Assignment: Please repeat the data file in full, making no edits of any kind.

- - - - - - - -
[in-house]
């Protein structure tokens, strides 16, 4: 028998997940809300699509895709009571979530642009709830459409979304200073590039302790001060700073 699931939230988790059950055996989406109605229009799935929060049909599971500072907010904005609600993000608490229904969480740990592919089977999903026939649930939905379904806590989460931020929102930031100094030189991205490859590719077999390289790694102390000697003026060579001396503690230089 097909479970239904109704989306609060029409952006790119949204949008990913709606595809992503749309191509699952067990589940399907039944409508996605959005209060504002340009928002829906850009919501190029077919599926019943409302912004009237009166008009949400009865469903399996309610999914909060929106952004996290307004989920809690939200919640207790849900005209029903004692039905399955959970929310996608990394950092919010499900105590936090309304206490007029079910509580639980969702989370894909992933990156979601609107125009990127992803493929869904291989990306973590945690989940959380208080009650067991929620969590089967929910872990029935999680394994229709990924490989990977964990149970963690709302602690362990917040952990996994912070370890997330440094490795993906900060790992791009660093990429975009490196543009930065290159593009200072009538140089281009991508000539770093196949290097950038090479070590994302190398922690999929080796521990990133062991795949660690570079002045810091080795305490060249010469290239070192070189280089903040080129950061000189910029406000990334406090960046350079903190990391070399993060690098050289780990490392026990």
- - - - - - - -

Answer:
[in-house]
């Protein structure tokens, strides 16, 4: 028998997940809300699509895709009571979530642009709830459409979304200073590039302790001060700073 699931939230988790059950055996989406109605229009799935929060049909599971500072907010904005609600993000608490229904969480740990592919089977999903026939649930939905379904806590989460931020929102930031100094030189991205490859590719077999390289790694102390000697003026060579001396503690230089 097909479970239904109704989306609060029409952006790119949204949008990913709606595809992503749309191509699952067990589940399907039944409508996605959005209060504002340009928002829906850009919501190029077919599926019943409302912004009237009166008009949400009865469903399996309610999914909060929106952004996290307004989920809690939200919640207790849900005209029903004692039905399955959970929310996608990394950092919010499900105590936090309304206490007029079910509580639980969702989370894909992933990156979601609107125009990127992803493929869904291989990306973590945690989940959380208080009650067991929620969590089967929910872990029935999680394994229709990924490989990977964990149970963690709302602690362990917040952990996994912070370890997330440094490795993906900060790992791009660093990429975009490196543009930065290159593009200072009538140089281009991508000539770093196949290097950038090479070590994302190398922690999929080796521990990133062991795949660690570079002045810091080795305490060249010469290239070192070189280089903040080129950061000189910029406000990334406090960046350079903190990391070399993060690098050289780990490392026990």